Herpes simplex virus (HSV) types 1&2 are members of the Herpesviridae family, and produce infections that may range from mild stomatitis to disseminated and fatal disease. Clinical conditions associated with HSV infection include gingivostomatitis, keratitis, encephalitis, vesicular skin eruptions, aseptic meningitis, neonatal herpes, genital tract infections, and disseminated primary infection. Infections with HSV types 1 and 2 can differ significantly in their clinical manifestations and severity. HSV type 2 primarily causes urogenital infections and is found almost exclusively in adults. HSV type 1 is closely associated with orolabial infection, although genital infection with this virus can be common in certain populations.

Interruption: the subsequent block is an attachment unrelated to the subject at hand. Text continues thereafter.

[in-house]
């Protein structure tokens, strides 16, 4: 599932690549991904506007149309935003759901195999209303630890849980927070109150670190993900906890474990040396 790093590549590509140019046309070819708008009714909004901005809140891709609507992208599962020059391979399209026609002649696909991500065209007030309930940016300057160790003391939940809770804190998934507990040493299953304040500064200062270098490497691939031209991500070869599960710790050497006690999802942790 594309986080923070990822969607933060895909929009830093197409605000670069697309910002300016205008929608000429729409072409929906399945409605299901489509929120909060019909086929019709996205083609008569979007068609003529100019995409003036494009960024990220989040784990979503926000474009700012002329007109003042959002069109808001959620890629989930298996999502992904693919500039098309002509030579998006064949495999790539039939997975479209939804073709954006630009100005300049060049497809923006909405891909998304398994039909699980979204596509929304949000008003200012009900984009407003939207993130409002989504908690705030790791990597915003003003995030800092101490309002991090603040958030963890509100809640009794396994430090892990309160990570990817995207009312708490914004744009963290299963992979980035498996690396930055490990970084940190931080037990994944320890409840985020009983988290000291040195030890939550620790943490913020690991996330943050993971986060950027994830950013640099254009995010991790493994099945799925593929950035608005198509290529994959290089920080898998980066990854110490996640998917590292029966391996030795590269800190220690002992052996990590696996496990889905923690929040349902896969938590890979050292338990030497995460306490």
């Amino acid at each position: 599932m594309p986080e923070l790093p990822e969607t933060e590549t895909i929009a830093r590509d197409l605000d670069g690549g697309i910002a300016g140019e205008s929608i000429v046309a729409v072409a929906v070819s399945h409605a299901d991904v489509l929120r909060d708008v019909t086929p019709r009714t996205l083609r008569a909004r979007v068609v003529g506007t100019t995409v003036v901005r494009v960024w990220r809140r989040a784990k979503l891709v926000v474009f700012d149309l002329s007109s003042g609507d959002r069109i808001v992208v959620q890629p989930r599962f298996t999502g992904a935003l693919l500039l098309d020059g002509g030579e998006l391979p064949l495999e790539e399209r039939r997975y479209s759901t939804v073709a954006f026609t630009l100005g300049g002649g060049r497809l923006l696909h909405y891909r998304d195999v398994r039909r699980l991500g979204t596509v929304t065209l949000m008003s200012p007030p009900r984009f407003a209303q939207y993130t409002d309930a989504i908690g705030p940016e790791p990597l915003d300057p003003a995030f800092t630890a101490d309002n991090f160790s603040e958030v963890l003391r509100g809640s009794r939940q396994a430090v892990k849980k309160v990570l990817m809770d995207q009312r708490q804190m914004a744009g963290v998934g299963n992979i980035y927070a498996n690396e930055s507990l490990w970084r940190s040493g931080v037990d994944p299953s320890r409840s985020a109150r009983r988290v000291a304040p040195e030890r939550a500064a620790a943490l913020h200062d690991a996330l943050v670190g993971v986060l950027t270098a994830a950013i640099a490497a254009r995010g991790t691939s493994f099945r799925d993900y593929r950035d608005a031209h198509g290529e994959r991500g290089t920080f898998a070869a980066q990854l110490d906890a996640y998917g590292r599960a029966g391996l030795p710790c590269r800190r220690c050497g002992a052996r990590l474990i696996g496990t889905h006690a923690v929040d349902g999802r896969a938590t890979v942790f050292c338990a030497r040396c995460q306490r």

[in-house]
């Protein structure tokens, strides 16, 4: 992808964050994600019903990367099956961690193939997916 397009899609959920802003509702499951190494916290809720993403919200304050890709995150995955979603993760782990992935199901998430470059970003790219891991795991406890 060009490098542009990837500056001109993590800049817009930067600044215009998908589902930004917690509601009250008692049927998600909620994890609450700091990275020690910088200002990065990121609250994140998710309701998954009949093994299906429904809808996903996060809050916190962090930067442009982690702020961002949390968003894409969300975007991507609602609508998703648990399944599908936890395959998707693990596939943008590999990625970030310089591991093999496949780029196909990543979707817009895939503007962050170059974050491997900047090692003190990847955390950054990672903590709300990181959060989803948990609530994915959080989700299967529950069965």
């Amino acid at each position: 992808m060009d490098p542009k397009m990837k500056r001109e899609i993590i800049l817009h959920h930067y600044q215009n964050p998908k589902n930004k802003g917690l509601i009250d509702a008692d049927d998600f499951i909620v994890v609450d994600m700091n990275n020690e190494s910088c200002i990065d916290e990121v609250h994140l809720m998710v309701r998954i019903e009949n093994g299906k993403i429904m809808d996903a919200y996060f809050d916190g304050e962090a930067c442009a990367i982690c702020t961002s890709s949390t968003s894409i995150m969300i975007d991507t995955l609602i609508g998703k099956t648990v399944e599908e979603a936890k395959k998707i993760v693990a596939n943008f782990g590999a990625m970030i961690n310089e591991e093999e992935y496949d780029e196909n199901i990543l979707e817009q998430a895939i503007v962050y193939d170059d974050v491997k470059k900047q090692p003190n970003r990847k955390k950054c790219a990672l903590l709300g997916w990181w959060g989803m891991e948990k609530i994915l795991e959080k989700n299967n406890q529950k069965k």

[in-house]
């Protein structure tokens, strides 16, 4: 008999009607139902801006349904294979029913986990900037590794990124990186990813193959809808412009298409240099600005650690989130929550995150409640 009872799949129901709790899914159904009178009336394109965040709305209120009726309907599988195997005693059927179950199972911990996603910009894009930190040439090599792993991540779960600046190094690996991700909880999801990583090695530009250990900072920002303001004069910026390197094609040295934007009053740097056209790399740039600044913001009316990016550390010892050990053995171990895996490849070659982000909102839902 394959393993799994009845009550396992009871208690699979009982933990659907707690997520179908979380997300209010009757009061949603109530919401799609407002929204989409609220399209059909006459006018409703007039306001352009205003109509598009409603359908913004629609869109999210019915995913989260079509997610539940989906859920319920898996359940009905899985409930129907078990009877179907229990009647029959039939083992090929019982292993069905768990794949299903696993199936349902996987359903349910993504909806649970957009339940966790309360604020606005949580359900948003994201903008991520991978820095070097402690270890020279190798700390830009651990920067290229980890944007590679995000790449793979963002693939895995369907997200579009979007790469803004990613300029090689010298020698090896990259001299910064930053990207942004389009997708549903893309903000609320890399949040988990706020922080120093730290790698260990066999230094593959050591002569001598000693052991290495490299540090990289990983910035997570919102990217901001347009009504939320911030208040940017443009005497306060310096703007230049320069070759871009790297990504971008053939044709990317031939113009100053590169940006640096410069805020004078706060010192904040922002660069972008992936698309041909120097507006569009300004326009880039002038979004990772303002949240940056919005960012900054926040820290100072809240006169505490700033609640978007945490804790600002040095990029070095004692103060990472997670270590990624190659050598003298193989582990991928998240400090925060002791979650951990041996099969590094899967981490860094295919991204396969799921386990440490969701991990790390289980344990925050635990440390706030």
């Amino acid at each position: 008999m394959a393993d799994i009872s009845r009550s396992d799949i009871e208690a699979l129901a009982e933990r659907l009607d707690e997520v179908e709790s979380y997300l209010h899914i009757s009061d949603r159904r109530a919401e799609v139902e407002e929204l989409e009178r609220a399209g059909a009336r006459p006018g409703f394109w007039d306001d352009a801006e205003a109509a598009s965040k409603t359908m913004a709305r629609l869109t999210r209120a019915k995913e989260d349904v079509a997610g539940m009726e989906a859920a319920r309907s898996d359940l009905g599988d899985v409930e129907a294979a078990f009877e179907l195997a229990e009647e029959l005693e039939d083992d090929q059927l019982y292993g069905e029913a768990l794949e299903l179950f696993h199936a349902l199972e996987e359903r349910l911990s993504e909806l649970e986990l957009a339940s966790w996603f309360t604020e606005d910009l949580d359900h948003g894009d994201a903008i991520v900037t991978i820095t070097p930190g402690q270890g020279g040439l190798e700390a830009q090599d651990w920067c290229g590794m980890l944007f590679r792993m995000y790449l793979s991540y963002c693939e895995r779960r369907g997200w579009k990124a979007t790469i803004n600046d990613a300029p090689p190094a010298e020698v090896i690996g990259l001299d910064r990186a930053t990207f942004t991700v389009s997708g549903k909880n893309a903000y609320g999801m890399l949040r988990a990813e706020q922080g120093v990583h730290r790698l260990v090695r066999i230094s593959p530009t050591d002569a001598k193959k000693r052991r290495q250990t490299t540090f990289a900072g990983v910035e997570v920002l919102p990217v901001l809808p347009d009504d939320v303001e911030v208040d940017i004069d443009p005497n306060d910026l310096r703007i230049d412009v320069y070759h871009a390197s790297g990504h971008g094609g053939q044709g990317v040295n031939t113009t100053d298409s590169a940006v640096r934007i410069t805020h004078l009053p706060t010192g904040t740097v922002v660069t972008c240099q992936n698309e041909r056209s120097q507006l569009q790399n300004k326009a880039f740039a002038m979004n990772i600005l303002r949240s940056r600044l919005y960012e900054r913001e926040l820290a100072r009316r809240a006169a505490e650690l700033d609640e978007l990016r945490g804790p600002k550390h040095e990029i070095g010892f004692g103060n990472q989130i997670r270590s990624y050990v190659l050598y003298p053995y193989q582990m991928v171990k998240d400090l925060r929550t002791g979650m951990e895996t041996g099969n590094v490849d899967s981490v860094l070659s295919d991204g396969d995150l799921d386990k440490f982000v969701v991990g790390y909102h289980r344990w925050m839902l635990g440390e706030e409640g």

This assay detects IgG-class antibodies to type-specific herpes simplex virus (HSV) glycoprotein G (gG), and may allow for the differentiation of infection caused by HSV types 1 and 2. The presence of IgG-class antibodies to HSV types 1 or 2 indicates previous exposure, and does not necessarily indicate that HSV is the causative agent of an acute illness.